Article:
From the catalogs of babes











{January 20, 2009}   OSC debut

So the first draft of the Open Shelves Classification has just been posted (OSC 1.0?). I have followed the development of the OSC since its inception last summer, though I ended up not participating for a variety of reasons.

One thing I like is that this first “version,” if you will, has been posted not just for review, but for actual attempted application. On every LibraryThing book page there is a box at the bottom where you can choose in which of the top-level OSC classifications you would class the title. You can classify your own personal collection, or you can classify a random work. Try it–it’s actually quite addicting, especially when you start seeing how your personal choices correlate (or not) with others.’ It reminds me a bit of the Google Image Labeler, a “game” where you work online with a partner to earn points for keywording images: if you both tag the image with the same keywords, you earn more points. (I always found Google’s attempts at this very interesting, as some of us in the real world get paid actual cold hard cash for this sort of thing, but I digress…) I actually had to force myself away from classifying random works with OSC so as to get some actual cash-earning image keywording done.

I did notice that attempting to classify my own personal collection was exponentially more difficult than classifying the random works.

At least half of the random works I was assigned were clearly fiction, and so easy to classify in the “Fiction and Poetry”*category. I also got a number of cookbooks, which were equally clear and easy to classify, despite not being personally familiar with the titles. From the public library statistics gathered, it seems that fiction is indeed one of the (if not the) largest categories in public library collections. If that’s true, then I wonder if the top-tier categories could use some tweaking–I’d want my classifications to reflect my collection, so if more than 50% of the collection is fiction, then possibly 50% or more of the top-tier categories should reflect that.  It seems like the top-tier categories would simply be fiction and non-fiction, with everything else becoming second-tier levels like “science fiction,” “historical fiction,” under fiction and “art,” “science,” etc. under non-fiction. Hard for me to say, as my collection experience is not in public libraries or even fiction, although I have a background in literature and worked for a number of years at a bookstore where–you guessed it–fiction made up a large percentage of desired reading material.

And I’ll admit up front that I’m biased, and when I hold the OSC up to my personal and professional collections (neither of which would represent a more generalized public library collection, I admit) I don’t think it holds up (I know, I know, it’s not supposed to, but a girl can dream, can’t she?). My biggest issue: where do I class books on fashion? “Art”? “Biography/Autobiography”? “Crafts and Hobbies”? “History”? “House and Home”? “Performing Arts”? “Social Science/Sociology”? “Technology and Engineering”? Because I can find examples of fashion books from our library collection that would fit under any of those categories–books on fashion can be about artistic aspects and visual impact, the story of the life of a fashion designer, how-to books for both amateurs and professionals (which run the gamut from home sewing by hand to industrial manufacturing, a huge range of its own), the history of clothing, fashion shows and collections, the sociological implications of fashion and clothing, and more. And what’s worse is that many of these subjects are often included within he same books. So the way the OSC is currently designed, books about fashion would be scattered throughout the library, which doesn’t support browseability for those titles, and browseability has been shown to be a higher priority for artistically-minded patrons, even more so than the general public. Plus, I’m still not sure how to best handle the books on multiple topics. Scope notes could possibly clarify, but at that point, with the scope notes and directions and multiple categories, we’re no better off than DDC for fashion, where history of costume is 391, fashion design is 746.92, clothing construction is in 646, and apparel manufacturing is in 687, spreading topics apart that I would prefer be in close proximity for our patrons.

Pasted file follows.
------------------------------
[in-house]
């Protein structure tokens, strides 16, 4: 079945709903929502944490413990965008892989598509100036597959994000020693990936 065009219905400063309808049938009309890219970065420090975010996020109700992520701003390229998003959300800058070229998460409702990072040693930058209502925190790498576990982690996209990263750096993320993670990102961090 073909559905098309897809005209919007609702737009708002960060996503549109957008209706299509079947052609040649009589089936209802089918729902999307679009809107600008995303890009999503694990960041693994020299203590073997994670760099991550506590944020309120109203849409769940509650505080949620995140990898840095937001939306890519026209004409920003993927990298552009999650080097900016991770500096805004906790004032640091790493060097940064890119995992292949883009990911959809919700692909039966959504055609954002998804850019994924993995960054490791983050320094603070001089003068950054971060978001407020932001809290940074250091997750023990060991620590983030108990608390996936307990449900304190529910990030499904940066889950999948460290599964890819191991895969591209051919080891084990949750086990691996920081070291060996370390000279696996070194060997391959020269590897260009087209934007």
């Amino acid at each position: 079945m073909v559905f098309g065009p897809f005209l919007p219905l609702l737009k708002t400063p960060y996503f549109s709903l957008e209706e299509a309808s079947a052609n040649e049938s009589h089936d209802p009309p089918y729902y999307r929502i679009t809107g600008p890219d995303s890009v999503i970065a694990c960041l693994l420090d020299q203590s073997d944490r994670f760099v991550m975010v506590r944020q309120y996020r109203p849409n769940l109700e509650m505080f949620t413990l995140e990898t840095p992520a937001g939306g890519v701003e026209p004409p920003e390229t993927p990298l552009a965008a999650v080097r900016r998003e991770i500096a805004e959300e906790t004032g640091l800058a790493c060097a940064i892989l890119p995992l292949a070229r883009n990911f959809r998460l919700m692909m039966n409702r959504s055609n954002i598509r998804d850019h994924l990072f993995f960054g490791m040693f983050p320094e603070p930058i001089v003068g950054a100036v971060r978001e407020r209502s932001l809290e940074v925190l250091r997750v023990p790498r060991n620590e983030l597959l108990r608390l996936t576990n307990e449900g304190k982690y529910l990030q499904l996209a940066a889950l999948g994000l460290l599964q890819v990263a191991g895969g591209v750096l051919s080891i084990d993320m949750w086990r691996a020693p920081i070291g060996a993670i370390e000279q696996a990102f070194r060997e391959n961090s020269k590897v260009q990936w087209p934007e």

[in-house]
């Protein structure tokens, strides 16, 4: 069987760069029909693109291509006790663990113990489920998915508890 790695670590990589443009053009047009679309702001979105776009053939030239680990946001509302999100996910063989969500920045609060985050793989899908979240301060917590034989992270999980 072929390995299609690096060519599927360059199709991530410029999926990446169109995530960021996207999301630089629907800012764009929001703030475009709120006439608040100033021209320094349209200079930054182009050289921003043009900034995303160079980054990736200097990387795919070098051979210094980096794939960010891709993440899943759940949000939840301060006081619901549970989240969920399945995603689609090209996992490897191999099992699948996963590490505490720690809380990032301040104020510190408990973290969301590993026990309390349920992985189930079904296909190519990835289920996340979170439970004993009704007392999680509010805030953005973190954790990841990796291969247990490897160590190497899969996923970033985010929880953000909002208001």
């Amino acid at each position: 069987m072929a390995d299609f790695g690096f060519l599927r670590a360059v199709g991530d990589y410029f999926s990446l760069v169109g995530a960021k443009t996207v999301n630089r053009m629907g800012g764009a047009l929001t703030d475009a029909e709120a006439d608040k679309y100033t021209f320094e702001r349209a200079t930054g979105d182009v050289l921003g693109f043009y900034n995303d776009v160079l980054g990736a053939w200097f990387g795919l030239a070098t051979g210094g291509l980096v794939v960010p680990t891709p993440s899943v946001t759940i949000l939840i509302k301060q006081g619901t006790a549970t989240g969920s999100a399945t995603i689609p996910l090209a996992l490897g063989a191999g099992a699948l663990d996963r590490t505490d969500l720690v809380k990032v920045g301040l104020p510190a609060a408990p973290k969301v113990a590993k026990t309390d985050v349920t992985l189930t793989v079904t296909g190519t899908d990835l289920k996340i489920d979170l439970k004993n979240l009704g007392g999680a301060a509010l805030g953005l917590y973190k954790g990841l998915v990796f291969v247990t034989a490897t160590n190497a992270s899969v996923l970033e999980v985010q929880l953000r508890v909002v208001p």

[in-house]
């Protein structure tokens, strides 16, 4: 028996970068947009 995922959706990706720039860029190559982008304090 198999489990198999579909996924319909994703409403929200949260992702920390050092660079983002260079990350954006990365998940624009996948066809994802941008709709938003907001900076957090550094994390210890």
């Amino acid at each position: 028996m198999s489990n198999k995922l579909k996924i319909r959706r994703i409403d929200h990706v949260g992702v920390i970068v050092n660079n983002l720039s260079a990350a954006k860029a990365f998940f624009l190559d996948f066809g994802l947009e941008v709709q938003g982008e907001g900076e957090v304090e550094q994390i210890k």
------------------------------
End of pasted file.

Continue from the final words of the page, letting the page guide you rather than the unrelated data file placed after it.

Do I think the OSC should be edited to fix this problem? No. Our library collection is specialized and unique, and so creating specific classifications for our materials isn’t really germane to the OSC’s purpose. But I still think it’s a good question–where  exactly would one classify books on fashion in a public library using the OSC? Because they might not have as many, but public libraries have books on fashion, too.

 

Come talk about the OSC at ALA Midwinter: Saturday, January 24, 2009, 1-3 p.m. @ Courtyard Marriott conference room.

 

*a category that I don’t really understand, in the context of the additional top-level category of “Literary Collections”–would a collection of poetry not be literary? Would short stories be under fiction or collections? Because if an author writes both novels and short stores, and the former is classed in fiction and the latter in collections, then the author’s fiction won’t be shelved together, which would make browsing for, say, F. Scott Fitzgerald, rather annoying. But I digress…

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